Questions about Old Stamps, Yoga, Hospital Bills, Chess, and More!

What’s inside? Here are the questions answered in today’s reader mailbag, boiled down to five word summaries. Click on the number to jump straight down to the question.
1. Hospital bills and 529 plans
2. Planning with constant challenges
3. Using old baseball cards
4. Frugal yoga tip
5. Baking bread at home
6. Frugality and “ripping off” businesses
7. Buy it for life: underwear
8. Old stamps
9. Reliable car brands
10. College savings and ill child
11. Wondering about a 401(k)
12. Time management insight
13. Flipping stuff on Craigslist
14. Timing of new car purchase
15. Frugal way to practice chess

Our family usually goes camping several times during the year, with these weekends spread across the spring, summer, and fall.

When I was younger, I used to relish the summer camping trips because of the really long days. Now that I have children and am in my thirties, I actually prefer the spring and especially the fall camping trips. The days are shorter, which means that the children can enjoy some campfire time without completely wrecking their bedtime, and the weather is more palatable in that the daytimes aren’t scorching hot and the evenings and nighttimes have just a bit of chill in the air.

I hope that we get a few more chances to camp before 2014 is over.

Q1: Hospital bills and 529 plans

My wife and I are not big spenders. We cook at home, drive 10 year old cars, no cable TV, and budget a dollar amount for savings. My wife and I have a municipal funded pension and 401k. We have 7k in our savings and would like to start investing in a 529 plan for our newborn and personal investment of index funds for a better return than our savings account.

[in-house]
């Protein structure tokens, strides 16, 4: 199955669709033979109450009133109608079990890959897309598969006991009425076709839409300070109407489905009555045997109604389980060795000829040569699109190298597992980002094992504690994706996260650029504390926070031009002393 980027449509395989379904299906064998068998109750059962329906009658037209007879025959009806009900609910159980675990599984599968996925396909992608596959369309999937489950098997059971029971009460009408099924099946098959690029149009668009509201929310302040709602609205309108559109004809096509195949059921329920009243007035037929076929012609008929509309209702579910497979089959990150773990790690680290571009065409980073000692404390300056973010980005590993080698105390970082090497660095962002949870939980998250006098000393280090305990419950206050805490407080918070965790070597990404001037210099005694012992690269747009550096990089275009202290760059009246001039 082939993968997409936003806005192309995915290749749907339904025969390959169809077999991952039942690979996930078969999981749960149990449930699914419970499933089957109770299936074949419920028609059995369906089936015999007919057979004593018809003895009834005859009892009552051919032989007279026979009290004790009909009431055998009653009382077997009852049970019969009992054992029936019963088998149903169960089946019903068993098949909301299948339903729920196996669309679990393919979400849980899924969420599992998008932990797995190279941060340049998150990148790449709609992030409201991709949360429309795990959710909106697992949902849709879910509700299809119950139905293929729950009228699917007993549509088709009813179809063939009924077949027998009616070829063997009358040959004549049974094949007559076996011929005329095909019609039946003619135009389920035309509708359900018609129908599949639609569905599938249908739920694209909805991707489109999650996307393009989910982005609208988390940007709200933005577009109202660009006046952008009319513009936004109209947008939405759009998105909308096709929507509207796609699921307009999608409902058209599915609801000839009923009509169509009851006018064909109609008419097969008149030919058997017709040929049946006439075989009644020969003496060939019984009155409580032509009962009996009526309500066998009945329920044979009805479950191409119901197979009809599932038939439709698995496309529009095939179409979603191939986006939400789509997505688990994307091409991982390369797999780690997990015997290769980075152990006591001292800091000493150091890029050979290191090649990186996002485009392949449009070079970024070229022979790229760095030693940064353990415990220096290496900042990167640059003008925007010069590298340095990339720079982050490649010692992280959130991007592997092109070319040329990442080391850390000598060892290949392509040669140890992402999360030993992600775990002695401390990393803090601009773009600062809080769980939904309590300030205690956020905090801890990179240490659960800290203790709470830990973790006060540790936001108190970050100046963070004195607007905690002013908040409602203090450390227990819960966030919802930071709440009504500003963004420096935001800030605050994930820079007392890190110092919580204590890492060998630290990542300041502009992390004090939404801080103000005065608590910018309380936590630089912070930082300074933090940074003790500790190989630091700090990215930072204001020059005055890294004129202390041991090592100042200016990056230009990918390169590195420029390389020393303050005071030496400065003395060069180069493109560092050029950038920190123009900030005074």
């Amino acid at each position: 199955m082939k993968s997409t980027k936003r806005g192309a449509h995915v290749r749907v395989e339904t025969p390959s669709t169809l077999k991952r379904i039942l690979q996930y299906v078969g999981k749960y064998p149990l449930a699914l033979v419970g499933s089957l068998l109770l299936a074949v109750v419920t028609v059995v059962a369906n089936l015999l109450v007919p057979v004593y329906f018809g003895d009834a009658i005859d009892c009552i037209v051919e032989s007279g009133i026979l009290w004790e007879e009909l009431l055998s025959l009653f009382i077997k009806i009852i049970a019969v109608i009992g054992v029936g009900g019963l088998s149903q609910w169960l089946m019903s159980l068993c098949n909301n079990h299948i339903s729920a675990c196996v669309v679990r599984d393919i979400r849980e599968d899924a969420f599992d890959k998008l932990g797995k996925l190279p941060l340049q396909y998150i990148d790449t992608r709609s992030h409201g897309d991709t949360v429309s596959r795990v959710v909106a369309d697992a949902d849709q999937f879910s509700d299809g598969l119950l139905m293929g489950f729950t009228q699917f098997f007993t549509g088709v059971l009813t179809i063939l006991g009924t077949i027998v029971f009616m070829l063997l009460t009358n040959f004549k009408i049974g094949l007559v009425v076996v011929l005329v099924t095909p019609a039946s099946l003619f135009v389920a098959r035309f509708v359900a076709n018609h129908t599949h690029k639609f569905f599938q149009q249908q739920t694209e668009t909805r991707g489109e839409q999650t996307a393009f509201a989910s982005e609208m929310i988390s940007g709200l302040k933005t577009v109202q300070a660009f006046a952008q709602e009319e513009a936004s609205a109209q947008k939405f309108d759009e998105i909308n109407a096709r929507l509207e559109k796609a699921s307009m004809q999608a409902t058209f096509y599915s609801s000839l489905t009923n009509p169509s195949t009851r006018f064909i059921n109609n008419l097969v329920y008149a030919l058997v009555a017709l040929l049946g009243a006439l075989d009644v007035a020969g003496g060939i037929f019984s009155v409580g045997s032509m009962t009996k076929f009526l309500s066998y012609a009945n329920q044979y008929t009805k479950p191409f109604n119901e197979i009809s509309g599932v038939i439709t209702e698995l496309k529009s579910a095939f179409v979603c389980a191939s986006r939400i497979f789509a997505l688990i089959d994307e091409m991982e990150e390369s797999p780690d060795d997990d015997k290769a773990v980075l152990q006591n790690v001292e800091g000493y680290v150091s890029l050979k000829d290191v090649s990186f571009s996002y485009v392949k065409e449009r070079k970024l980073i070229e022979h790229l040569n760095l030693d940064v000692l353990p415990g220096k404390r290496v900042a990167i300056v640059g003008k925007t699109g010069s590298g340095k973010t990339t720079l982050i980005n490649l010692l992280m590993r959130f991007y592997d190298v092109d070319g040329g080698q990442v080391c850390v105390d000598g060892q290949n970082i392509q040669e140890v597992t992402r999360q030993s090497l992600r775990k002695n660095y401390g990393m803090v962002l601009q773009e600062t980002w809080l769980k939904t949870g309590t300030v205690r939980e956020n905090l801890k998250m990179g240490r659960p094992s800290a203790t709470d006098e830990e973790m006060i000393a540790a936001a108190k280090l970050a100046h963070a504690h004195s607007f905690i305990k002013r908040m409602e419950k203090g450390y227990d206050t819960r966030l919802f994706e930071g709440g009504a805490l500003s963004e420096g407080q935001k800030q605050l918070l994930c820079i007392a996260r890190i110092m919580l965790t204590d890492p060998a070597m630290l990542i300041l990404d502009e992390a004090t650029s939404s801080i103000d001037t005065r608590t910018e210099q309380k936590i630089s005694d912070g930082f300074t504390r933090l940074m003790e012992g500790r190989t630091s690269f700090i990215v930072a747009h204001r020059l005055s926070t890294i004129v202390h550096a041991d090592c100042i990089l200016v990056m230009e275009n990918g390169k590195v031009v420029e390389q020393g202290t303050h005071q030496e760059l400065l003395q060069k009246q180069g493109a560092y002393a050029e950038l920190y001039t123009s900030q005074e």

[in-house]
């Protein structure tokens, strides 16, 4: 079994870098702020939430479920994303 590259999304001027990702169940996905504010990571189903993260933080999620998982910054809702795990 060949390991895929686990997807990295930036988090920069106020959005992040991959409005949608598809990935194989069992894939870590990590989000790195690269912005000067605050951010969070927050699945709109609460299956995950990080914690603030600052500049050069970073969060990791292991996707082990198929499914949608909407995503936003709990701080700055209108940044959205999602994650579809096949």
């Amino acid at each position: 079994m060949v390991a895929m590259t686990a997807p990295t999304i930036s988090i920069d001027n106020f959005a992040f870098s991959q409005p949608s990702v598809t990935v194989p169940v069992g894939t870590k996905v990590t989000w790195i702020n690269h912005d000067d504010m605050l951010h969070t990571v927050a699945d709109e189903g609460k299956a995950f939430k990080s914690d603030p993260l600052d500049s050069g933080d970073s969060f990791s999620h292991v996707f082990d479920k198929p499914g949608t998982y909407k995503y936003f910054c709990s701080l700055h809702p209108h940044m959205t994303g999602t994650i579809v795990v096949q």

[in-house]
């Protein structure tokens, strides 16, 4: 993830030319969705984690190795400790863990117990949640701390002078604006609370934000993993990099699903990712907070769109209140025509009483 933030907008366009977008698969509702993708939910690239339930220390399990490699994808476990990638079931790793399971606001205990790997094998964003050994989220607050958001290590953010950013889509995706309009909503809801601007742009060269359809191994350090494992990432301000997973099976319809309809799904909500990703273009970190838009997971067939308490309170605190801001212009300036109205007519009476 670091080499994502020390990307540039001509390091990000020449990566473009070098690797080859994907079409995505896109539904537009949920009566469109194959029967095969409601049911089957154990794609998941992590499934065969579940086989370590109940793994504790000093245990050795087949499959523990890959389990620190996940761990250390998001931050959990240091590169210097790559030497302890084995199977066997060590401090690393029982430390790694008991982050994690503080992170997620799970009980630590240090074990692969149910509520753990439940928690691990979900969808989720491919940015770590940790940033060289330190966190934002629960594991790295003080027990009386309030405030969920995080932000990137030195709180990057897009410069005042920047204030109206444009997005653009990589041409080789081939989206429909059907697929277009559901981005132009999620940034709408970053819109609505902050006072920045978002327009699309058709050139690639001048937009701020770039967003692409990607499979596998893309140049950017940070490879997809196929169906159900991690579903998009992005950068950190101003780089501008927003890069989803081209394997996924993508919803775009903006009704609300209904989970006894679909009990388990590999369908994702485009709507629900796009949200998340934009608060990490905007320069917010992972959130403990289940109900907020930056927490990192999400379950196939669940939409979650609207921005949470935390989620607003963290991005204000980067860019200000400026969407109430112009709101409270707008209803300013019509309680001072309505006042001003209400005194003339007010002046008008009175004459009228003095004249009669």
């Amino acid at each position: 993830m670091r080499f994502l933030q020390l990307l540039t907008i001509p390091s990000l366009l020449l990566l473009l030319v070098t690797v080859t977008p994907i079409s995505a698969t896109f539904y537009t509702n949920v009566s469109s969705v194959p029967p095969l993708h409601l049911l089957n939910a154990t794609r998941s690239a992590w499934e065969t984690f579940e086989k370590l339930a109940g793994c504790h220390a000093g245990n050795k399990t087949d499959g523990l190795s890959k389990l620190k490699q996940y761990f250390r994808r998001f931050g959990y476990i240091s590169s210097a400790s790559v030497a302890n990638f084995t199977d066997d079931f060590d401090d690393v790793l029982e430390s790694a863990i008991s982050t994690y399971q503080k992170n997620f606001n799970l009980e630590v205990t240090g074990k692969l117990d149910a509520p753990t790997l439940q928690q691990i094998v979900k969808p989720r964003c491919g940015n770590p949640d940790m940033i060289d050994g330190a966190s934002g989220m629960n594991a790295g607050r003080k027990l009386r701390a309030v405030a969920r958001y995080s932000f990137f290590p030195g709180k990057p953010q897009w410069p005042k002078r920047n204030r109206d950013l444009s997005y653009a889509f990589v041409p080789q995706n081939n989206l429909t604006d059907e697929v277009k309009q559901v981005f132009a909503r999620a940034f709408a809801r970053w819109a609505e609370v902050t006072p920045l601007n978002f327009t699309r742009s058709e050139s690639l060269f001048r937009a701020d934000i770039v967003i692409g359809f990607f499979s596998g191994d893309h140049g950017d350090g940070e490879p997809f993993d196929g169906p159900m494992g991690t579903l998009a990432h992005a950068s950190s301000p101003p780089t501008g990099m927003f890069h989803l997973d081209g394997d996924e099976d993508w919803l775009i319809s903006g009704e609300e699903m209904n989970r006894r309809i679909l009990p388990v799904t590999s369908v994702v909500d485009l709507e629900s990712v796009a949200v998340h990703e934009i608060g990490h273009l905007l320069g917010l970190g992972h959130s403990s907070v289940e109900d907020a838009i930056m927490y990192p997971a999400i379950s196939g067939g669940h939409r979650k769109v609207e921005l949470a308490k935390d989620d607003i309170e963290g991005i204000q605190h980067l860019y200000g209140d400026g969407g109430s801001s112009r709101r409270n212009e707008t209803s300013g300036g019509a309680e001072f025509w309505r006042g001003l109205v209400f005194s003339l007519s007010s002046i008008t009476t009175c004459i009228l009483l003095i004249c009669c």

One issue that’s holding me back from this is that our newborn baby required extensive open-heart surgery. With that, came a large hospital bill of 8k after insurance deductibles. I have already made calls to the hospital for a discounted rate of roughly 5-6k.

The hospital gave us two options. Do a payment plan of the roughly 8k? Or pay a discounted rate of 5-6k in one lump sum? And after that is taken care of, what is a good amount of money to start the 529 and personal investment? Isn’t it best to invest most of the money than keep it in the savings account, knowing we will continue saving?
– Steve

If it’s only $5,000, I’d make the lump sum payment. That would leave you with a $2,000 emergency fund for the moment, which is low with a newborn baby with health issues, but not dangerously so.

If the lump payment is $6,000, you start cutting that emergency fund very, very tight. I would be nervous to be in a situation with a sick child and only $1,000 in the emergency fund.

If the emergency fund were a non-factor, of course, the lump sum would be far and away the better choice.

Q2: Planning with constant challenges

So my husband and I have a debt repayment plan and we have a retirement plan too that we’re contributing to each month. As far as I can tell we are set to retire at age 62 or so. Sounds great, right?

The problem is that I seem to have terrible luck. It seems like at least once a year some sort of disaster befalls me or our family. I’ve had two different types of cancer (both in remission). We have three children, two of which are autistic and the third one requires a number of medications to help with her breathing. I’ve lost six jobs in the last nine years all because the business folded up not because of my performance. My husband has had several long stretches of unemployment including one for an accident that broke a bunch of bones.